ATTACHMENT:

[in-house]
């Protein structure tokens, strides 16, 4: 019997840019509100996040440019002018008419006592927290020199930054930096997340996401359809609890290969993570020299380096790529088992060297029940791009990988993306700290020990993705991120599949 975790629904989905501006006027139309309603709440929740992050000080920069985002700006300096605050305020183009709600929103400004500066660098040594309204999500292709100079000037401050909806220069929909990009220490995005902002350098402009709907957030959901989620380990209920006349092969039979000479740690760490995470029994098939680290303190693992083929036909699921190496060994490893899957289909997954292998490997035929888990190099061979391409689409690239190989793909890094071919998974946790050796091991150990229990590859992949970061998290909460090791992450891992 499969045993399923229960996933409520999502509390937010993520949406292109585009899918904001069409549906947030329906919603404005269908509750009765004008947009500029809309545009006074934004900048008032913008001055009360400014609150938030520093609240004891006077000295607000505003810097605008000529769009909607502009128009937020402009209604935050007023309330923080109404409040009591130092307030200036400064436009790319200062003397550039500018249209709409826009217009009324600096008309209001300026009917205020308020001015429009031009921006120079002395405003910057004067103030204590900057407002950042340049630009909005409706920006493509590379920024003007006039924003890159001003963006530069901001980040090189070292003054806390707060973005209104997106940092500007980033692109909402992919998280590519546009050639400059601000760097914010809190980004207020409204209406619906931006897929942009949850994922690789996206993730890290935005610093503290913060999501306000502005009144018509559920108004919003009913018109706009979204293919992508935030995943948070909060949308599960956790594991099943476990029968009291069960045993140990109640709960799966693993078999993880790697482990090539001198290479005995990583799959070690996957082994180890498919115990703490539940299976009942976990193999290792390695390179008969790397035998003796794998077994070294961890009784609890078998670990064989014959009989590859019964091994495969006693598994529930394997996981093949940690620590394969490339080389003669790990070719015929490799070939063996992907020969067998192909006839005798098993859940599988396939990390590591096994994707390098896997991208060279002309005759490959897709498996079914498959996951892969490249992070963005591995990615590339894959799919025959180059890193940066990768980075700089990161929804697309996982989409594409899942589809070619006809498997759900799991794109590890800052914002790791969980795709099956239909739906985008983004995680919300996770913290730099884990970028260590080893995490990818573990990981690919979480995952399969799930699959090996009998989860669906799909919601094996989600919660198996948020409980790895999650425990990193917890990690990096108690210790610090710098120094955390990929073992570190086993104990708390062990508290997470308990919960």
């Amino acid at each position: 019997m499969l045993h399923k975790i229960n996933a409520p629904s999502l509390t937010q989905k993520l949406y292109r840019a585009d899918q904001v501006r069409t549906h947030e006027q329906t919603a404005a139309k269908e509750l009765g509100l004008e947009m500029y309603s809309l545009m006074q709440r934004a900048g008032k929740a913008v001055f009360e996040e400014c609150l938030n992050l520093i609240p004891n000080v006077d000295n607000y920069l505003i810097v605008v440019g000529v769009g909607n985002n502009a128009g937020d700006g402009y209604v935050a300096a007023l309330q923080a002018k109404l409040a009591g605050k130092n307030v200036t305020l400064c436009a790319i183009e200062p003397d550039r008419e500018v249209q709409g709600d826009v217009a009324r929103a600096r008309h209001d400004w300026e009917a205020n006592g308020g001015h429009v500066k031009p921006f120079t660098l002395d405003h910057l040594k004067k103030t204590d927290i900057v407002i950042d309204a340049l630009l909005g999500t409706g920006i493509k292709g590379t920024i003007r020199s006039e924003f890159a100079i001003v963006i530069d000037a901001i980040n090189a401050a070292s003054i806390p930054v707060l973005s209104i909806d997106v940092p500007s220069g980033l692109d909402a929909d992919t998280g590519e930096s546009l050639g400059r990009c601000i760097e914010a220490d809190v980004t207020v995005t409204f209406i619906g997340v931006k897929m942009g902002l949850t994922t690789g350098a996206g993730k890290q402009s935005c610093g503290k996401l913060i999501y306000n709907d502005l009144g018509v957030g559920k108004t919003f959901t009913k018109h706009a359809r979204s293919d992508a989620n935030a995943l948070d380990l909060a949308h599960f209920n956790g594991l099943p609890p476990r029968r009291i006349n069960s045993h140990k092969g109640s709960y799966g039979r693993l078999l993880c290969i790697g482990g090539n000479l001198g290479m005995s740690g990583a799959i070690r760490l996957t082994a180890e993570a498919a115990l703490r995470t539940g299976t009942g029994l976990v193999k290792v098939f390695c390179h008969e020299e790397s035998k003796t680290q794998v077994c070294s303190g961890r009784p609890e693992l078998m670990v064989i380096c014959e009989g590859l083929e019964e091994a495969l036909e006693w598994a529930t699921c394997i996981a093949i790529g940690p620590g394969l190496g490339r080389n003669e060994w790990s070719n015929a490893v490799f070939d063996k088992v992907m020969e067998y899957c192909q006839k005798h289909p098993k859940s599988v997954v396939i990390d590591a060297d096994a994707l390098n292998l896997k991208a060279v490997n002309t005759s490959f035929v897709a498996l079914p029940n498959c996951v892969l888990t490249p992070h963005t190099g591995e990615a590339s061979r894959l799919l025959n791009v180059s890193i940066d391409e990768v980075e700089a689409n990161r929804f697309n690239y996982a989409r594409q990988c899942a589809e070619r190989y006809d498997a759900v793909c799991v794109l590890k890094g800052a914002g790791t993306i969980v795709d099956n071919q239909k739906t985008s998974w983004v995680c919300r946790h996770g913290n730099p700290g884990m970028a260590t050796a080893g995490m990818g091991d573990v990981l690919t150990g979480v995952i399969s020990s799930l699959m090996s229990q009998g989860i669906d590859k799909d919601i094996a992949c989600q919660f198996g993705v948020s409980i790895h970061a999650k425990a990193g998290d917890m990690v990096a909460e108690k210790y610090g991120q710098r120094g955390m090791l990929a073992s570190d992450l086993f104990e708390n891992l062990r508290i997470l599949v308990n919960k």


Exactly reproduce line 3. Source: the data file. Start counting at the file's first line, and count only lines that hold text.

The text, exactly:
């Amino acid at each position: 019997m499969l045993h399923k975790i229960n996933a409520p629904s999502l509390t937010q989905k993520l949406y292109r840019a585009d899918q904001v501006r069409t549906h947030e006027q329906t919603a404005a139309k269908e509750l009765g509100l004008e947009m500029y309603s809309l545009m006074q709440r934004a900048g008032k929740a913008v001055f009360e996040e400014c609150l938030n992050l520093i609240p004891n000080v006077d000295n607000y920069l505003i810097v605008v440019g000529v769009g909607n985002n502009a128009g937020d700006g402009y209604v935050a300096a007023l309330q923080a002018k109404l409040a009591g605050k130092n307030v200036t305020l400064c436009a790319i183009e200062p003397d550039r008419e500018v249209q709409g709600d826009v217009a009324r929103a600096r008309h209001d400004w300026e009917a205020n006592g308020g001015h429009v500066k031009p921006f120079t660098l002395d405003h910057l040594k004067k103030t204590d927290i900057v407002i950042d309204a340049l630009l909005g999500t409706g920006i493509k292709g590379t920024i003007r020199s006039e924003f890159a100079i001003v963006i530069d000037a901001i980040n090189a401050a070292s003054i806390p930054v707060l973005s209104i909806d997106v940092p500007s220069g980033l692109d909402a929909d992919t998280g590519e930096s546009l050639g400059r990009c601000i760097e914010a220490d809190v980004t207020v995005t409204f209406i619906g997340v931006k897929m942009g902002l949850t994922t690789g350098a996206g993730k890290q402009s935005c610093g503290k996401l913060i999501y306000n709907d502005l009144g018509v957030g559920k108004t919003f959901t009913k018109h706009a359809r979204s293919d992508a989620n935030a995943l948070d380990l909060a949308h599960f209920n956790g594991l099943p609890p476990r029968r009291i006349n069960s045993h140990k092969g109640s709960y799966g039979r693993l078999l993880c290969i790697g482990g090539n000479l001198g290479m005995s740690g990583a799959i070690r760490l996957t082994a180890e993570a498919a115990l703490r995470t539940g299976t009942g029994l976990v193999k290792v098939f390695c390179h008969e020299e790397s035998k003796t680290q794998v077994c070294s303190g961890r009784p609890e693992l078998m670990v064989i380096c014959e009989g590859l083929e019964e091994a495969l036909e006693w598994a529930t699921c394997i996981a093949i790529g940690p620590g394969l190496g490339r080389n003669e060994w790990s070719n015929a490893v490799f070939d063996k088992v992907m020969e067998y899957c192909q006839k005798h289909p098993k859940s599988v997954v396939i990390d590591a060297d096994a994707l390098n292998l896997k991208a060279v490997n002309t005759s490959f035929v897709a498996l079914p029940n498959c996951v892969l888990t490249p992070h963005t190099g591995e990615a590339s061979r894959l799919l025959n791009v180059s890193i940066d391409e990768v980075e700089a689409n990161r929804f697309n690239y996982a989409r594409q990988c899942a589809e070619r190989y006809d498997a759900v793909c799991v794109l590890k890094g800052a914002g790791t993306i969980v795709d099956n071919q239909k739906t985008s998974w983004v995680c919300r946790h996770g913290n730099p700290g884990m970028a260590t050796a080893g995490m990818g091991d573990v990981l690919t150990g979480v995952i399969s020990s799930l699959m090996s229990q009998g989860i669906d590859k799909d919601i094996a992949c989600q919660f198996g993705v948020s409980i790895h970061a999650k425990a990193g998290d917890m990690v990096a909460e108690k210790y610090g991120q710098r120094g955390m090791l990929a073992s570190d992450l086993f104990e708390n891992l062990r508290i997470l599949v308990n919960k």